A prospective analysis of imatinib-induced c-KIT modulation in ovarian cancer

A phase II clinical study with proteomic profiling

Edwin M. Posadas, Virginia Kwitkowski, Herbert L. Kotz, Virginia Espina, Lori Minasian, Nana Tchabo, Ahalya Premkumar, Mahrukh M. Hussain, Richard Chang, Seth M. Steinberg, Elise C. Kohn

Research output: Contribution to journalArticle

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Abstract

BACKGROUND. c-Kit and platelet-derived growth factor receptor (PDGFR) are potential molecular targets in epithelial ovarian cancer (EOC). Imatinib inhibits the kinase domain and subsequent downstream signaling of these receptor tyrosine kinases. The objective of this study was to investigate biochemical and biologic effects of imatinib on EOC. METHODS. Patients with recurrent EOC who had received no more than 4 prior regimens and who had good end-organ function were eligible. Imatinib was administered orally at a dose of 400 mg twice daily in continuous, 28-day cycles with reassessment imaging studies obtained every other cycle. Tumor core biopsies were obtained prior to and at 4 weeks into therapy; microdissected tumor and stroma were subjected to protein lysate array analysis. Blood samples were obtained monthly for cytokine measurements. RESULTS. Twenty-three patients were enrolled, including 16 patients who received imatinib 600 mg daily because of gastrointestinal (GI) toxicity and fluid accumulation at the starting dose. The median time to disease progression was 2 months (range, 2-14 months). Common grade 3 toxicities included edema/ascites/pleural effusions in 11 patients (48%), GI complaints in 8 patients (35%), fatigue in 3 patients (13%), and grade 2 and 3 cytopenias in 10 patients and 3 patients (43% and 13%), respectively. Increased circulating levels of interleukin 6 were associated with grade ≥2 fluid collection (P = .02). A statistically significant trend was observed between pretreatment phosphorylated-kit levels in microdissected tumor and stroma and GI toxicity (P < .01), between tumor levels of epidermal growth factor receptor (EGFR) and PDGFR with grade of fatigue (P < .005), and EGFR and phosphorylated-AKT levels with grade of ascites and edema (P < .01). CONCLUSIONS. The results of this study indicated imatinib had minimal activity as a single agent in EOC. Its ability to modulate its molecular targets suggests that it may be considered in combinatorial therapy.

Original languageEnglish (US)
Pages (from-to)309-317
Number of pages9
JournalCancer
Volume110
Issue number2
DOIs
StatePublished - Jul 15 2007
Externally publishedYes

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Proteomics
Ovarian Neoplasms
Platelet-Derived Growth Factor Receptors
Epidermal Growth Factor Receptor
Ascites
Fatigue
Edema
Neoplasms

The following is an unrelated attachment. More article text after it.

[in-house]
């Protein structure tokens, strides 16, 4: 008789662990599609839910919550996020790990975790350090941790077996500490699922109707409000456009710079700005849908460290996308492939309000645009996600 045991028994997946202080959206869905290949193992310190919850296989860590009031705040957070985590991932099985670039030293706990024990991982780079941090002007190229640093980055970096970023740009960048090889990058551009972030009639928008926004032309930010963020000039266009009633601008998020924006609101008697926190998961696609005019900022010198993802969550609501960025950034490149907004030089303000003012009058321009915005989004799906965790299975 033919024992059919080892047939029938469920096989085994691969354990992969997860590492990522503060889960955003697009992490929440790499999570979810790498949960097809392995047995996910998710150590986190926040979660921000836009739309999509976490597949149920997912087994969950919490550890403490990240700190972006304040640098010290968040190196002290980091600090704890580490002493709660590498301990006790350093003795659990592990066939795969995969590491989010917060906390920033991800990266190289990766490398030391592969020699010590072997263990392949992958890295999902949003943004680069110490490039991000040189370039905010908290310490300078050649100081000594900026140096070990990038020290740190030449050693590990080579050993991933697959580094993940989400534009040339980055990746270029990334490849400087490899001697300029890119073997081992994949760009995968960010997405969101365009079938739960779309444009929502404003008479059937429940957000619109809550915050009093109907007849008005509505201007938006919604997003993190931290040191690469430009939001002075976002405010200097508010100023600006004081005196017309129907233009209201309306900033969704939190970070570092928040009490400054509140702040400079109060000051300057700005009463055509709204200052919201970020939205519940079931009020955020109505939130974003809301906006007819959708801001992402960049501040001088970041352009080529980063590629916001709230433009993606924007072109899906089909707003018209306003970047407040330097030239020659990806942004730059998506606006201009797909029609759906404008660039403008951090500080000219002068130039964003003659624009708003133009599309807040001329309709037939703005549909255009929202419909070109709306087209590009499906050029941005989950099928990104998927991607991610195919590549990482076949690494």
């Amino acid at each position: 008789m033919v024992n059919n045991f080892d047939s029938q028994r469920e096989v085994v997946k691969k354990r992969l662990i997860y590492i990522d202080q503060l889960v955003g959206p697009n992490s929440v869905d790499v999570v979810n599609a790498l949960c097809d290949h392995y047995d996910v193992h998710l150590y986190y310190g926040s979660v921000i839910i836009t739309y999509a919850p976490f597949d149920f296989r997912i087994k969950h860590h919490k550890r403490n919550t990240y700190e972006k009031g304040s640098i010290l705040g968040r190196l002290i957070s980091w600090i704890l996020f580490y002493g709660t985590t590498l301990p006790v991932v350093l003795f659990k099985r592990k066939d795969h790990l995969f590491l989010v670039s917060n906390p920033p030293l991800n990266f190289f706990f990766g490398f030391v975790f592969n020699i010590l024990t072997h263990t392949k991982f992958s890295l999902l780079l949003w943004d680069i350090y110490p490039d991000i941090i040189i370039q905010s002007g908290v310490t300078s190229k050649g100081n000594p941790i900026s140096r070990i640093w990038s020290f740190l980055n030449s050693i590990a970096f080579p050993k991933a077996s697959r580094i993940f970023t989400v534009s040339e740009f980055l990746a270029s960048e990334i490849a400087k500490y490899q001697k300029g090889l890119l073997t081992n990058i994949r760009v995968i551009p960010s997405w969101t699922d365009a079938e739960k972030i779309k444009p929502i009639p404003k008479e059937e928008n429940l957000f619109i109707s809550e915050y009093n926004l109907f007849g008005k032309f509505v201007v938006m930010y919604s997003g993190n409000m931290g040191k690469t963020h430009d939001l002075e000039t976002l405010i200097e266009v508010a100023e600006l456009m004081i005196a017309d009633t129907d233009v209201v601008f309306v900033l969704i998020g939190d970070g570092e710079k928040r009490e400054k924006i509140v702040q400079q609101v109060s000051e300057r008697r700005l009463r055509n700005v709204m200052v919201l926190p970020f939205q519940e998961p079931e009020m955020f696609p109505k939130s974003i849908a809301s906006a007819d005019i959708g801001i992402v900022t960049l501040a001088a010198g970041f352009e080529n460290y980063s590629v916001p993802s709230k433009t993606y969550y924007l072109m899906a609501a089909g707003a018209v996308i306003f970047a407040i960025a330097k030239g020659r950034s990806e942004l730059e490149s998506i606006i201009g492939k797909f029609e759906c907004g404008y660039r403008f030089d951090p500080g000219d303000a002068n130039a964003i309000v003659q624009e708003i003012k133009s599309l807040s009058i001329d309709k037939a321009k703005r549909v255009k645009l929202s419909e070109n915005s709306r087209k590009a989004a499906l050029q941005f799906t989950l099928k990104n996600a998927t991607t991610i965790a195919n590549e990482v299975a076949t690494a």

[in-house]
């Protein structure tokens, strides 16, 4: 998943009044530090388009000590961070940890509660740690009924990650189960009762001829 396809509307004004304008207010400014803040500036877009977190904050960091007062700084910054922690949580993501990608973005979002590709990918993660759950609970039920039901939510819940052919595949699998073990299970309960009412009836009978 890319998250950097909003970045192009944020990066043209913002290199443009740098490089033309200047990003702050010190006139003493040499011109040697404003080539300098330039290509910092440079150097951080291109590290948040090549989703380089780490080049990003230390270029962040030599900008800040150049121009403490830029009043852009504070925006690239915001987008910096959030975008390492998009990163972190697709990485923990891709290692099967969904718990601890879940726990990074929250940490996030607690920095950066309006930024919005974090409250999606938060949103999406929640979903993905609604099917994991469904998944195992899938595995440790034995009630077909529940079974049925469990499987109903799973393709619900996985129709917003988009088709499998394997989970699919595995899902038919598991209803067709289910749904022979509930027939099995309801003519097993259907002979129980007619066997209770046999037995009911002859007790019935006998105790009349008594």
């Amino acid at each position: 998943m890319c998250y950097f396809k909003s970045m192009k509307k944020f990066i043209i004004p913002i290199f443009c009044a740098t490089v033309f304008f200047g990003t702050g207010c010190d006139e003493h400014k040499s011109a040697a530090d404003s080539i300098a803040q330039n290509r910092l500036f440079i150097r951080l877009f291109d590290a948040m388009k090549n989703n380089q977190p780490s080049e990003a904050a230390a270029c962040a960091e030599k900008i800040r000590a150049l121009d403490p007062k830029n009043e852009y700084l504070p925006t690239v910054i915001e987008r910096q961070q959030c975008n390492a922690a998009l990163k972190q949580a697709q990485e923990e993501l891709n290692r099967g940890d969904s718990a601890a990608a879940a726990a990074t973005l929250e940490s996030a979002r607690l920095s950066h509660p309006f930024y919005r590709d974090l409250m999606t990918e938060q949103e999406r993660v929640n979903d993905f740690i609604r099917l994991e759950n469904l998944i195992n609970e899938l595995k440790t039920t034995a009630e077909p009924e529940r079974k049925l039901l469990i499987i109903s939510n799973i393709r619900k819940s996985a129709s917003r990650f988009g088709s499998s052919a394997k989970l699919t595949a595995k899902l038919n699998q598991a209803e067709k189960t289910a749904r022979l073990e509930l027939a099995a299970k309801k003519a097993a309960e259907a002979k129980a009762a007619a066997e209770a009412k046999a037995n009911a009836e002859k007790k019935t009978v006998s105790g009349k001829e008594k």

Protein Array Analysis
Clinical Studies
Imatinib Mesylate
Receptor Protein-Tyrosine Kinases
Pleural Effusion
Disease Progression
Interleukin-6
Phosphotransferases
Cytokines
Biopsy
Ovarian epithelial cancer
Therapeutics

All Science Journal Classification (ASJC) codes

  • Oncology
  • Cancer Research

Cite this

Posadas, Edwin M. ; Kwitkowski, Virginia ; Kotz, Herbert L. ; Espina, Virginia ; Minasian, Lori ; Tchabo, Nana ; Premkumar, Ahalya ; Hussain, Mahrukh M. ; Chang, Richard ; Steinberg, Seth M. ; Kohn, Elise C. / A prospective analysis of imatinib-induced c-KIT modulation in ovarian cancer : A phase II clinical study with proteomic profiling. In: Cancer. 2007 ; Vol. 110, No. 2. pp. 309-317.
@article{be3c26ad18e6466580618b32b629c06c,
title = "A prospective analysis of imatinib-induced c-KIT modulation in ovarian cancer: A phase II clinical study with proteomic profiling",
abstract = "BACKGROUND. c-Kit and platelet-derived growth factor receptor (PDGFR) are potential molecular targets in epithelial ovarian cancer (EOC). Imatinib inhibits the kinase domain and subsequent downstream signaling of these receptor tyrosine kinases. The objective of this study was to investigate biochemical and biologic effects of imatinib on EOC. METHODS. Patients with recurrent EOC who had received no more than 4 prior regimens and who had good end-organ function were eligible. Imatinib was administered orally at a dose of 400 mg twice daily in continuous, 28-day cycles with reassessment imaging studies obtained every other cycle. Tumor core biopsies were obtained prior to and at 4 weeks into therapy; microdissected tumor and stroma were subjected to protein lysate array analysis. Blood samples were obtained monthly for cytokine measurements. RESULTS. Twenty-three patients were enrolled, including 16 patients who received imatinib 600 mg daily because of gastrointestinal (GI) toxicity and fluid accumulation at the starting dose. The median time to disease progression was 2 months (range, 2-14 months). Common grade 3 toxicities included edema/ascites/pleural effusions in 11 patients (48{\%}), GI complaints in 8 patients (35{\%}), fatigue in 3 patients (13{\%}), and grade 2 and 3 cytopenias in 10 patients and 3 patients (43{\%} and 13{\%}), respectively. Increased circulating levels of interleukin 6 were associated with grade ≥2 fluid collection (P = .02). A statistically significant trend was observed between pretreatment phosphorylated-kit levels in microdissected tumor and stroma and GI toxicity (P < .01), between tumor levels of epidermal growth factor receptor (EGFR) and PDGFR with grade of fatigue (P < .005), and EGFR and phosphorylated-AKT levels with grade of ascites and edema (P < .01). CONCLUSIONS. The results of this study indicated imatinib had minimal activity as a single agent in EOC. Its ability to modulate its molecular targets suggests that it may be considered in combinatorial therapy.",